STAR TREK

Vulcan’s Grief

A story By nick Varnau

 

Based on “Star trek”

Created by gene Roddenberry

 

 


“We are gathered here today to pay final respects to our honored dead. But it should be noted that this death takes place in the shadow of new life, the sunrise of a new world; a world that our beloved comrade gave his life to protect and nourish. He did not feel this sacrifice a vain or empty one, and we will not debate his profound wisdom at these proceedings. Of my friend, I can only say this: of all the souls I have encountered in my travels, his was the most... human.”

These words had never been heard by Spock, but he knew them nonetheless. They were deeply rooted in his katra, his very spirit, which had observed through the eyes of Dr. Leonard McCoy, his very funeral aboard the battle-weary U.S.S. Enterprise. Because of his Vulcan descent, Spock felt nothing from these words.

Until now.

He stood atop a mountain on the desolate world of Veridian III. Behind him, standing near the shuttlecraft, were Captain Jean-Luc Picard, the last person to have ever talked to Spock’s fallen comrade, and Counselor Deanna Troi.

Spock stood facing a pile of stones which housed the body of his most trusted friend, and the person who had spoken those words. Captain James T. Kirk had finally met death. The U.S.S. Artemis was set to beam up the body and transport it to his home in Iowa, where he would be buried in the field outside his farm. First, however, he was to receive a full funeral, a proper ceremony for the man who saved Earth and the Federation countless times.

Spock had insisted on delivering a eulogy, though he hadn’t yet decided what words he would use to convey his thoughts about his dearest friend.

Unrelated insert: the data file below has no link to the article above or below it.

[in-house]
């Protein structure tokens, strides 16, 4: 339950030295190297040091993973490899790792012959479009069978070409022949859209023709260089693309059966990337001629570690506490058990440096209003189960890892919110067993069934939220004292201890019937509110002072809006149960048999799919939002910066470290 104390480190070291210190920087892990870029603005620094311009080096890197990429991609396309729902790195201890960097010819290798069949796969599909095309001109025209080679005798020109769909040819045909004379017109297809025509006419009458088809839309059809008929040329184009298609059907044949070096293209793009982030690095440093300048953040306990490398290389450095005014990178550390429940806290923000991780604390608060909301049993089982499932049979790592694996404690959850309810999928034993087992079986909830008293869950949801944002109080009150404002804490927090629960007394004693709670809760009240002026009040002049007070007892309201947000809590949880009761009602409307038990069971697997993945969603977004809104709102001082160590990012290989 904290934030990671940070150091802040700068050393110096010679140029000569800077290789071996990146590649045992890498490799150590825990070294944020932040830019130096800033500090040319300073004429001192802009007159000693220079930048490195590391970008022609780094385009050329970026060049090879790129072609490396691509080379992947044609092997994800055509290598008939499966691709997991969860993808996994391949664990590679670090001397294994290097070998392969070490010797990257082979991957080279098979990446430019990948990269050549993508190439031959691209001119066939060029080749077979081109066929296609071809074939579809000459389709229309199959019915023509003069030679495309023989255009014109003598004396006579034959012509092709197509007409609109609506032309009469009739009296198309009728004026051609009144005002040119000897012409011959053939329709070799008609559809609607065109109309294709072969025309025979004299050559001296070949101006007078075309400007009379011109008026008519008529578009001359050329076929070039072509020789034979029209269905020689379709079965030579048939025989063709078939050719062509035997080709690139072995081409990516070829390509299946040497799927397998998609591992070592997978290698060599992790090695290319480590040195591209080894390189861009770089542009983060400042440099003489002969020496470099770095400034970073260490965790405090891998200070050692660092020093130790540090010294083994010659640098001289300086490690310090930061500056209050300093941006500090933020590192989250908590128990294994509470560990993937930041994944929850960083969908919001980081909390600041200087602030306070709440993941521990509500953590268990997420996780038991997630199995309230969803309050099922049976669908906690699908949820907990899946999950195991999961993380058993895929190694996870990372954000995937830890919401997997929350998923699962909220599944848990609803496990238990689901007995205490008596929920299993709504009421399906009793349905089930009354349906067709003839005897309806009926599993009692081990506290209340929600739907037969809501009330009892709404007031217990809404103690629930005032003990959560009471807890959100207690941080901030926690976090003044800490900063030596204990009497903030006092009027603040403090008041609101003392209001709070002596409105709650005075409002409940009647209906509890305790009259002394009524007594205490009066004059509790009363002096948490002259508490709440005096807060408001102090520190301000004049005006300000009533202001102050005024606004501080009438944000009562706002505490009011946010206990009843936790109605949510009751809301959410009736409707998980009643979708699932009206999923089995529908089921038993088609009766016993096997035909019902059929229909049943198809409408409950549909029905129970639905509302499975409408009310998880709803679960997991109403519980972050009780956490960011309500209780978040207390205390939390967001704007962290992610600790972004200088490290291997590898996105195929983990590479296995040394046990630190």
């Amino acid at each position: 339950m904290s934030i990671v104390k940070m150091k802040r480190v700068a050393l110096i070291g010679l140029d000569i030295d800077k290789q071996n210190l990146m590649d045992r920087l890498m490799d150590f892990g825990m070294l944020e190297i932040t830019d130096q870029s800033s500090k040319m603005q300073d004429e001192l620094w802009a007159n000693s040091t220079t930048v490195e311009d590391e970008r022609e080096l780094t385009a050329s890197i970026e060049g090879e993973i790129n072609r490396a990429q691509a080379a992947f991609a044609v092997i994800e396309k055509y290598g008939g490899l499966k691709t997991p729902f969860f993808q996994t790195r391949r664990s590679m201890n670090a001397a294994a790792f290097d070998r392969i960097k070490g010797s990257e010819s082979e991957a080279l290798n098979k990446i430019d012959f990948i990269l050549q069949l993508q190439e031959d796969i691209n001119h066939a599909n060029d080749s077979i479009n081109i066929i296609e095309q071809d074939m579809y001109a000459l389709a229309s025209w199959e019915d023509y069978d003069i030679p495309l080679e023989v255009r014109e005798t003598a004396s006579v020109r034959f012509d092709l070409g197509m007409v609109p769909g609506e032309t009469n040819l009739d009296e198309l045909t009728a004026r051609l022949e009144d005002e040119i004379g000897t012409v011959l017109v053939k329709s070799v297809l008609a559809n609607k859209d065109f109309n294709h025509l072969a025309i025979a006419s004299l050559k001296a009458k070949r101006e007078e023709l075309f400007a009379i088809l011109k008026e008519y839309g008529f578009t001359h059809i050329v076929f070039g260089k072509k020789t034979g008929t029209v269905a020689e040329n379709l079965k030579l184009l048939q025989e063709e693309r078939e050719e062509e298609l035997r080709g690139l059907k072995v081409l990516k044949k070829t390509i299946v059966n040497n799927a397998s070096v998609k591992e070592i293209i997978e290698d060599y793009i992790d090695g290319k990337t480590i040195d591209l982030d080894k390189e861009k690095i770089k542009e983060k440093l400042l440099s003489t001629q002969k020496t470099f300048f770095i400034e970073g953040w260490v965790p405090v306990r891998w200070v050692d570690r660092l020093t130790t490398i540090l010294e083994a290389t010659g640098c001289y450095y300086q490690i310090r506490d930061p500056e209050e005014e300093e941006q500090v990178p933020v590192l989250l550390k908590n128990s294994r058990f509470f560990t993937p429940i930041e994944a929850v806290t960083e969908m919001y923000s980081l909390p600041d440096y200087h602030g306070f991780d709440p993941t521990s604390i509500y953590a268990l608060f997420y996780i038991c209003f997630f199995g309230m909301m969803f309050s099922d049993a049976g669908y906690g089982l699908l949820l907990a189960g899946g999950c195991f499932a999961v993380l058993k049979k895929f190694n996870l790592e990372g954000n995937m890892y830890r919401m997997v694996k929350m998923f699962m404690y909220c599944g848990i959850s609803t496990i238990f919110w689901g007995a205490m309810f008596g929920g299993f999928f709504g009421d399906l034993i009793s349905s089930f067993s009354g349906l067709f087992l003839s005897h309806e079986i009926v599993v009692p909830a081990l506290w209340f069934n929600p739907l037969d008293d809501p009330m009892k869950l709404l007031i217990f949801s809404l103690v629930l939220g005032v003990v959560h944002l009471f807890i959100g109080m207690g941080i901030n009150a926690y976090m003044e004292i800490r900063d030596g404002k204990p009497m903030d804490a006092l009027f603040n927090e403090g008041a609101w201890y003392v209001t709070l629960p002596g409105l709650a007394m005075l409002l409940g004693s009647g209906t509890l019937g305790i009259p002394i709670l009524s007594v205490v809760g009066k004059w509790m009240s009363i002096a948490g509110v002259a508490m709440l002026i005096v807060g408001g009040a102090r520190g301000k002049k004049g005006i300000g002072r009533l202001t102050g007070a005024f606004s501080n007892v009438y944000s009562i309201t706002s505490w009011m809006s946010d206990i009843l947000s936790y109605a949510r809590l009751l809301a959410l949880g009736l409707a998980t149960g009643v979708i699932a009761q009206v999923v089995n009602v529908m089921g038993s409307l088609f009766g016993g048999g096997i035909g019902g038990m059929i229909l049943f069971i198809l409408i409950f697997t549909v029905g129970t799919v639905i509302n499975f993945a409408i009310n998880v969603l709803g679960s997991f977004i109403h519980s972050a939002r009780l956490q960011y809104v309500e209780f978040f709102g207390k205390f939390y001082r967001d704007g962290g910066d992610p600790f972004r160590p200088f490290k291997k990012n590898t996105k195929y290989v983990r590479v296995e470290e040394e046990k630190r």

The pile of rocks as well as the Starfleet insignia posted atop it would remain on this desolate world forever, a tribute to the fallen Captain.

Satisfied with his time spent there, Spock turned to Captain Picard, a man whom Spock considered like a brother, for within him was the remnants and memories of his late father, Sarek, who had died four years prior. To better know Sarek’s thoughts about him, Spock had mind-melded with Picard. It was a bond that couldn’t be broken.

He nodded to Picard and Troi, who was not hiding her emotions, as Spock could see tears running down her face. There was a time when he would have excused such emotions as petty and useless, however his many years of growth and experiences with several different emotional races, including the Romulans, had given him a further appreciation for the significance of emotion.

He could also see a strong urge to not cry in front of him, an effort Spock took as a sign of respect for himself. Spock gently touched the half-Betazoid’s arm and she met his hand with hers. It was the most Spock could do at this point to comfort her.

They stepped aboard the shuttlecraft and took off, leaving behind the memorial of James Tiberius Kirk, but not the body.

* * * * *

The service was held eight days later in Bellesford Church in Iowa, an old Church just outside the very town in which Kirk was born. Several Starfleet personnel were there, including the crew of the recently-fallen Enterprise-D, as well as several very old Admirals and Captains, who had retired decades before, but thanks to the breakthroughs in medical science, had managed to live well past their first century.

Among them, Spock recognized Demora Sulu, Pavel Chekov, and Montgomery Scott, who looked much younger than all of them, Spock noted, wondering how the miracle worker had managed such a miracle on his own appearance.

Standing next to Spock, who was behind the pulpit, was the old doctor, Leonard “Bones” McCoy, who had been one of Spock’s greatest friends, as well as adversaries, since they served together aboard the original Enterprise over ninety years ago.

The old doctor was shaking and quivering, listening to the silenced rabble of the people. Spock hardly noticed him. He couldn’t stop looking at the closed casket which housed his good friend.

“Well you green-blooded alien,” said Bones, “we’re not getting any younger!”

Spock turned to Bones and gave him a quizzical look.

“Start the damned eulogy!” said the aged doctor.

Spock stood up and approached the white marble podium. As he did, the chatter of the people died down respectfully, though it had already been considerately quiet. Spock cleared his throat and looked out into the pews.